I've never been too much for ranting.
Well, ... actually, it's kind-of who I am, but I suppose it's time for another one.
There has always been this stigma surrounding professional wrestling. Criticisms are certainly applicable, but others are from a lack of understanding. I know that I am not the only one that damn-near reaches the boiling point after reading or watching some of the misinformed statements claimed as fact about it. Beyond Nancy Grace's ignorant comments, and above those pesky "Wrestlers That Have Died Before The Age of ..." articles meant to emphasize steroid-use. (While listing individuals like Owen Hart, Brian Pillman, and others that have died from things completely unrelated.)
Everybody happily asks why wrestling fans get enjoyment out of watching professional wrestling, it's "fake" after all. They should be watching something more wholesome like football or mixed martial arts.
They act as if they just dropped a bombshell on us little plebeians. They approach it as if we're little kids and they just told us the dark and blasphemous secret about Santa Clause. (He's Canadian.)
In-retrospect, I learned that wrestling was staged and choreographed before I turned six. I didn't care. Why would I? The best things in life aren't usually real.
That's why I am a writer. I love the fake and phoniness surrounded. I love the spectacle. The imagination.
Real sucks. Real is exhausting and boring. There's a reason that Batman captured the heart of millions for decades and Jersey Shore was a flash in the pan. (It's okay though, Jersey Shore is real, right?)
Wait. Is it possible that these criticisms are accurate? Should I bid adieu to professional wrestling and watch something a little more wholesome? I should watch boxing. After all, I have suffered from insomnia all of my life and I feel that it could really help me get some sleep.
Truth is, I don't have a problem with boxing, mixed martial arts, or any of that jazz. I've never cared for it, but I respect it.
It just wasn't what I was looking for.
After all, where's the story? Why should I care about these individuals tossing a ball back in-fourth.
I know exactly why I love professional wrestling. Some of them have descriptive and colorful characters, and some of them are immensely talented. Some, I can relate to, and some are larger than life.
This will serve as a cue for the people to say that it doesn't take talent to wrestle. They'll say, "it's fake, they don't go through pain."
What I will say is that if they actually did their research, they'd see the talent in the craft.
Something that stuck with me even if it should only be faintly recalled is as I watched my brother come home fro a wrestling training facility. I was surprised to discover that his chest was purpler than Grimace. It was obtained from a mere night on the job. They exchanged chops to each-other. That's it.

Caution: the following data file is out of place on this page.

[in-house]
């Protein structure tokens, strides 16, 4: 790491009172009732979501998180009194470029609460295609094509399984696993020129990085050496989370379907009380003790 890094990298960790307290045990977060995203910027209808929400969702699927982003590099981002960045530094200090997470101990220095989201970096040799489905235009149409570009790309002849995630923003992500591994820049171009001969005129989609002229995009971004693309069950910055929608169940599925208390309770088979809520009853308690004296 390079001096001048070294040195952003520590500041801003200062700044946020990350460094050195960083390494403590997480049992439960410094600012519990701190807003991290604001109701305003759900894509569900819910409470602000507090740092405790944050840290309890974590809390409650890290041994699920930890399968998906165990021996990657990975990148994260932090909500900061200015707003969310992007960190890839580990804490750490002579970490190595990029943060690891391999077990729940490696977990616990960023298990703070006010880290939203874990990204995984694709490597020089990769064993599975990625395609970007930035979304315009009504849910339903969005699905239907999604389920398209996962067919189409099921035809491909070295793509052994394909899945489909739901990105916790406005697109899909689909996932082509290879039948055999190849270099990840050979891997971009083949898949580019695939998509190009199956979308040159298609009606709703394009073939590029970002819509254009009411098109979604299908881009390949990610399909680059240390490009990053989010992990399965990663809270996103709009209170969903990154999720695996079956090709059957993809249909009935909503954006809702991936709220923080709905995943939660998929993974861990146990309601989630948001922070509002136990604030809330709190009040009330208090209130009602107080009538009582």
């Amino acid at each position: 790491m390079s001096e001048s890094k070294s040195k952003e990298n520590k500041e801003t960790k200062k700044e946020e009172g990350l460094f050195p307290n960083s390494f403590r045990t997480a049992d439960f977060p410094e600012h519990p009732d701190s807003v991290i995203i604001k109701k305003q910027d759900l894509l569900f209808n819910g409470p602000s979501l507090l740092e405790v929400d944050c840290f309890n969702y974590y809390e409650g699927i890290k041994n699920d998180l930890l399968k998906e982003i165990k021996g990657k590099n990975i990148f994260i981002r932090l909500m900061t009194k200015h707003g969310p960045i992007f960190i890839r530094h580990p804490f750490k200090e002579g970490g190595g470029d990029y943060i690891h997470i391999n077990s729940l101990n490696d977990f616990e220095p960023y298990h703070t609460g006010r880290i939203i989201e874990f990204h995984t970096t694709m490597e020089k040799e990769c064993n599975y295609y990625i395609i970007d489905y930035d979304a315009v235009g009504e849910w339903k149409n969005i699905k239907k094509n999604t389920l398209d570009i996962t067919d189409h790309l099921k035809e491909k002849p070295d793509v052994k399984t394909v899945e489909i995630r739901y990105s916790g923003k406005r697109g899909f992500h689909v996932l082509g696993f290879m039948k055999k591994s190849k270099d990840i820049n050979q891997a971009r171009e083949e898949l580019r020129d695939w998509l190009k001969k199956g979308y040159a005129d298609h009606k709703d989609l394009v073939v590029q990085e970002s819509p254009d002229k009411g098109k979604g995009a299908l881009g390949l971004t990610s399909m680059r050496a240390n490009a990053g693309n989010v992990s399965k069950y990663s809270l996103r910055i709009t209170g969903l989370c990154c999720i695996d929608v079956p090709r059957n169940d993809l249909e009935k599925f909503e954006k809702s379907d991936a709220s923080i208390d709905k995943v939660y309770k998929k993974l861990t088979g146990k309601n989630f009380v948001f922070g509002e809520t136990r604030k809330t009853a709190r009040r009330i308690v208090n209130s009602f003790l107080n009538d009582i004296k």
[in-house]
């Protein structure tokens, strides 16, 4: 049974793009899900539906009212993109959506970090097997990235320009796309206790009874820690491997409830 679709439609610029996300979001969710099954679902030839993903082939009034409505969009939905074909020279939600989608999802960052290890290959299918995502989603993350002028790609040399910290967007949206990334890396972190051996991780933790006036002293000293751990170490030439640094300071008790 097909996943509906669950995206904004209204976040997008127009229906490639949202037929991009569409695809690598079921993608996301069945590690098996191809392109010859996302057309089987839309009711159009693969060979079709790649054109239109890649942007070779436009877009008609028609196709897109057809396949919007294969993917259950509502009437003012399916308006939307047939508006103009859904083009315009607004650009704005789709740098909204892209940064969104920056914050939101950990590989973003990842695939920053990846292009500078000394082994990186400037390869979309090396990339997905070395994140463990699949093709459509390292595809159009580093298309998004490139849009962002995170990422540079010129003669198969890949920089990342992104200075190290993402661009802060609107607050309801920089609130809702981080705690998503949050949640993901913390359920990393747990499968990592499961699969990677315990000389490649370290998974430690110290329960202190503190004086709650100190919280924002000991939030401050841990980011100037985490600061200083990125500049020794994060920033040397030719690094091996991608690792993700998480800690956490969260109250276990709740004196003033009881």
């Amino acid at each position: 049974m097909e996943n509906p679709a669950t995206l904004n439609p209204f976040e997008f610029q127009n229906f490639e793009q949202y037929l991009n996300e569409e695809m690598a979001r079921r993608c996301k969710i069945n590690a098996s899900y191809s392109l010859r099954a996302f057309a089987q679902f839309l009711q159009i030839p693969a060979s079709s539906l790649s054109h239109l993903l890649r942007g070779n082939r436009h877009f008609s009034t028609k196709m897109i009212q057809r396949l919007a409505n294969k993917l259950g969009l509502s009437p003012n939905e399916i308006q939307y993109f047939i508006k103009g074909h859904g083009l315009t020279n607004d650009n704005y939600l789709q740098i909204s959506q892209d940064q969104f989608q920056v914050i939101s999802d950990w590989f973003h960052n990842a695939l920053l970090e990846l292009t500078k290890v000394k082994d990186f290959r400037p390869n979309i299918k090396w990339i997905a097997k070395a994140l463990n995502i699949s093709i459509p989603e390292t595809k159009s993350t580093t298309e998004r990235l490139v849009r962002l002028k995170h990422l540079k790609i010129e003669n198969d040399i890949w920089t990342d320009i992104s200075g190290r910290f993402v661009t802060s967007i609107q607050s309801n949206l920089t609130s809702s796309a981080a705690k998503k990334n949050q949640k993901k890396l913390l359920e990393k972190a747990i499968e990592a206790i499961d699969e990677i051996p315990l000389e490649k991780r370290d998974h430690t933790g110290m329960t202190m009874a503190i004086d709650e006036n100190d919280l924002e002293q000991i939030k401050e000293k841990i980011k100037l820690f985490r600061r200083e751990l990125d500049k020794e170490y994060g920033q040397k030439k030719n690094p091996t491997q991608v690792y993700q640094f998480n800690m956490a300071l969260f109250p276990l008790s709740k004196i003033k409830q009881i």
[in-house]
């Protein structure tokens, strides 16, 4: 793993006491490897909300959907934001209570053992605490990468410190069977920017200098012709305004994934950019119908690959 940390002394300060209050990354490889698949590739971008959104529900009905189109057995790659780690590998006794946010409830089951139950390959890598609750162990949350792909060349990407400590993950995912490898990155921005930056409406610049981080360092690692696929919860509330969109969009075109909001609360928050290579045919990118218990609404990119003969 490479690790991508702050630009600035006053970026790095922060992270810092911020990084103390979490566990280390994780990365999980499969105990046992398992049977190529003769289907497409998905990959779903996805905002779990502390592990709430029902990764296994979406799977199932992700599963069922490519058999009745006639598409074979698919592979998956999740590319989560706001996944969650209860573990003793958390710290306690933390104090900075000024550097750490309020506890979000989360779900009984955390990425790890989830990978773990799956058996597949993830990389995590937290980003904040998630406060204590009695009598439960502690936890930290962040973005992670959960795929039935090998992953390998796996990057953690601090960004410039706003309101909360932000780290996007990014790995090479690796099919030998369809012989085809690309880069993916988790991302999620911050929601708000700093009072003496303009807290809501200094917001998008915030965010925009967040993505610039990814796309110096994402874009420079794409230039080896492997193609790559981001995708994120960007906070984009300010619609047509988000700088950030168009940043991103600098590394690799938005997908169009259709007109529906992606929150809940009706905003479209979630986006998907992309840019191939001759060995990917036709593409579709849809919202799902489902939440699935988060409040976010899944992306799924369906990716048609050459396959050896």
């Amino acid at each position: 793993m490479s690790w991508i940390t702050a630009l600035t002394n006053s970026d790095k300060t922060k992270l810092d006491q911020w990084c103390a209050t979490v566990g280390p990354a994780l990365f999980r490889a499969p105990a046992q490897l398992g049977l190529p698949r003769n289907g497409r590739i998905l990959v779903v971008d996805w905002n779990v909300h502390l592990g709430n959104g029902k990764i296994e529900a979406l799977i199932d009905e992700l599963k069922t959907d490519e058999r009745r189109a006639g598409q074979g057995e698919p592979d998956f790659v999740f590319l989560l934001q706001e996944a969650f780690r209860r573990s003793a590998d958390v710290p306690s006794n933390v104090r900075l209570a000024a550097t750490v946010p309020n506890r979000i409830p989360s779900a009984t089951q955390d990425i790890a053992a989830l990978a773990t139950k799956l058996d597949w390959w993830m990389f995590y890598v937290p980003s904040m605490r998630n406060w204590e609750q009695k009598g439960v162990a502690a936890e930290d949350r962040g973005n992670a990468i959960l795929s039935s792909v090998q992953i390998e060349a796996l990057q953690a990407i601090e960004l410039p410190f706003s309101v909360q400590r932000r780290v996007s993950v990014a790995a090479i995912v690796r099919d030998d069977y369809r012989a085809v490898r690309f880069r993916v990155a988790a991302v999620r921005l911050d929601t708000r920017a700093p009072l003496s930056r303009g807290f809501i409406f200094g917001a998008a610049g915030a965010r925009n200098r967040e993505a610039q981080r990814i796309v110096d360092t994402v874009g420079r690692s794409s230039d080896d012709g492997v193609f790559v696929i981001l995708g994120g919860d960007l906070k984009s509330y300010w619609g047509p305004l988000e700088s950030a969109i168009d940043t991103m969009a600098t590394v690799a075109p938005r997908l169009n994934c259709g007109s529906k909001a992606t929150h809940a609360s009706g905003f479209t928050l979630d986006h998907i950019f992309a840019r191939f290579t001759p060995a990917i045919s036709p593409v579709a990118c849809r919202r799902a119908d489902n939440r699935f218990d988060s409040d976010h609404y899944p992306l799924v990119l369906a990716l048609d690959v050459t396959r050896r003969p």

Steve Austin broke his neck because of a botched pile-driver delivered by Owen Hart. Owen Hart plummeted to his death years later while he was trying to descend from the rafters into the ring. Owen Hart's brother, Bret Hart took a botched kick to the skull by Bill Goldberg, thus giving him a stroke and ending his career.
A Japanese wrestler that went by the name of Mitsuharu Misawa took a belly to back suplex from Akitoshi Saito before losing consciousness, then eventually dieing.
Mick Foley suffered six concussions, one broken jaw, two broken noses, one broken cheekbone, losing four front teeth, having two thirds of his ear ripped off, separating his shoulder, fracturing his left shoulder, dislocating his shoulder, second degree burns, and breaking his right wrist.
He also suffered bone chippings in his right elbow, six broken ribs, a torn abdominal, a torn ACL, a broken toe, a total of over three-hundred stitches in his arms, head, eyebrows, hands, ears, shin, cheek and lip, thousands of thumb tack holes, ... and a broken thumb.
Chris Benoit. If you've heard of him. You might still get shivers from him.
Chris Benoit took the life of his wife and son, before going onto hang himself. It was found afterward after looking at his brain that the reason for the attacks were because of the damage he obtained while wrestling. A doctor went as far as stating that Benoit's brain was so severely damaged that it resembled the brain of an 85-year-old Alzheimer's patient.
Since then, the WWE has become stricter when it comes to their performing. They have switched to a PG product. They have banned blades (cutting to make the skull bleed in a match) and chair-shots to the head.
Ric Flair is approaching his fortieth year in professional wrestling, and it's not hard to find him. For a time, he could be found limping around independents. As he struggles around the ring, you can at times see the immense amount of pain that he's put through, but he still keeps going. The world has booted the downed man over and over. He has survived plane crashes, and so many injuries. He earned to be sitting in a beach somewhere drinking sparkling alcohol.
Maybe that's why I try to defend professional wrestling, because it has been buried relentlessly and there is so many people that put their heart into the craft.
I've begun to reach the point of apathy, and finally, I can say, full-heartedly, whether you like it or you don't, it's still real to me, dammit.